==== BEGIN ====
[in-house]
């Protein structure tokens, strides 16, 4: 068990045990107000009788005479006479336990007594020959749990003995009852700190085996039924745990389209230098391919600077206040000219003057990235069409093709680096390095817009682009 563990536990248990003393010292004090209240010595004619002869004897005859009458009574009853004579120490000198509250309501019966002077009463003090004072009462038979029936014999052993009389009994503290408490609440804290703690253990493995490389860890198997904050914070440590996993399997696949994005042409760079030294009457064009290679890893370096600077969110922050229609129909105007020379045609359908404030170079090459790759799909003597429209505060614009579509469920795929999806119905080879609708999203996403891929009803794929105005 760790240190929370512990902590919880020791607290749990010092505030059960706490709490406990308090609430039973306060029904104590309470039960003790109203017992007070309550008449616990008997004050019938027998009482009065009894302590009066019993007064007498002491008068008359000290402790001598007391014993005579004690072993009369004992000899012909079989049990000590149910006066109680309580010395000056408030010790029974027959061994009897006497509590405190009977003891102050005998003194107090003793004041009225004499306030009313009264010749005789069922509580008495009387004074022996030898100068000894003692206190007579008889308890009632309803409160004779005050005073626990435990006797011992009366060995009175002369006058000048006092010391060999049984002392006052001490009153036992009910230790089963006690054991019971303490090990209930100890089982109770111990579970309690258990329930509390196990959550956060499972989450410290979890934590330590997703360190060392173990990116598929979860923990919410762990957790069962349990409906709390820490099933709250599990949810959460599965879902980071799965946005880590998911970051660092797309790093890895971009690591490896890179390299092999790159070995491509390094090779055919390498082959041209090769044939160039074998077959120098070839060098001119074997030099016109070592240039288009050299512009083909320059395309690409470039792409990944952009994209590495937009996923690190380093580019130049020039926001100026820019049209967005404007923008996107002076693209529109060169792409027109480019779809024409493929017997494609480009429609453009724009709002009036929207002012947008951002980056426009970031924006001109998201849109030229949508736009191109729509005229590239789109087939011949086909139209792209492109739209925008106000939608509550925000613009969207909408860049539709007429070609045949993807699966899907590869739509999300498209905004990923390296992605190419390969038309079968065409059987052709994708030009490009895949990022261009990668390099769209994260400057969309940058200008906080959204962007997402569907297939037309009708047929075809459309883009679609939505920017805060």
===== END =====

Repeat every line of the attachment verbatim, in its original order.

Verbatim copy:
[in-house]
């Protein structure tokens, strides 16, 4: 068990045990107000009788005479006479336990007594020959749990003995009852700190085996039924745990389209230098391919600077206040000219003057990235069409093709680096390095817009682009 563990536990248990003393010292004090209240010595004619002869004897005859009458009574009853004579120490000198509250309501019966002077009463003090004072009462038979029936014999052993009389009994503290408490609440804290703690253990493995490389860890198997904050914070440590996993399997696949994005042409760079030294009457064009290679890893370096600077969110922050229609129909105007020379045609359908404030170079090459790759799909003597429209505060614009579509469920795929999806119905080879609708999203996403891929009803794929105005 760790240190929370512990902590919880020791607290749990010092505030059960706490709490406990308090609430039973306060029904104590309470039960003790109203017992007070309550008449616990008997004050019938027998009482009065009894302590009066019993007064007498002491008068008359000290402790001598007391014993005579004690072993009369004992000899012909079989049990000590149910006066109680309580010395000056408030010790029974027959061994009897006497509590405190009977003891102050005998003194107090003793004041009225004499306030009313009264010749005789069922509580008495009387004074022996030898100068000894003692206190007579008889308890009632309803409160004779005050005073626990435990006797011992009366060995009175002369006058000048006092010391060999049984002392006052001490009153036992009910230790089963006690054991019971303490090990209930100890089982109770111990579970309690258990329930509390196990959550956060499972989450410290979890934590330590997703360190060392173990990116598929979860923990919410762990957790069962349990409906709390820490099933709250599990949810959460599965879902980071799965946005880590998911970051660092797309790093890895971009690591490896890179390299092999790159070995491509390094090779055919390498082959041209090769044939160039074998077959120098070839060098001119074997030099016109070592240039288009050299512009083909320059395309690409470039792409990944952009994209590495937009996923690190380093580019130049020039926001100026820019049209967005404007923008996107002076693209529109060169792409027109480019779809024409493929017997494609480009429609453009724009709002009036929207002012947008951002980056426009970031924006001109998201849109030229949508736009191109729509005229590239789109087939011949086909139209792209492109739209925008106000939608509550925000613009969207909408860049539709007429070609045949993807699966899907590869739509999300498209905004990923390296992605190419390969038309079968065409059987052709994708030009490009895949990022261009990668390099769209994260400057969309940058200008906080959204962007997402569907297939037309009708047929075809459309883009679609939505920017805060």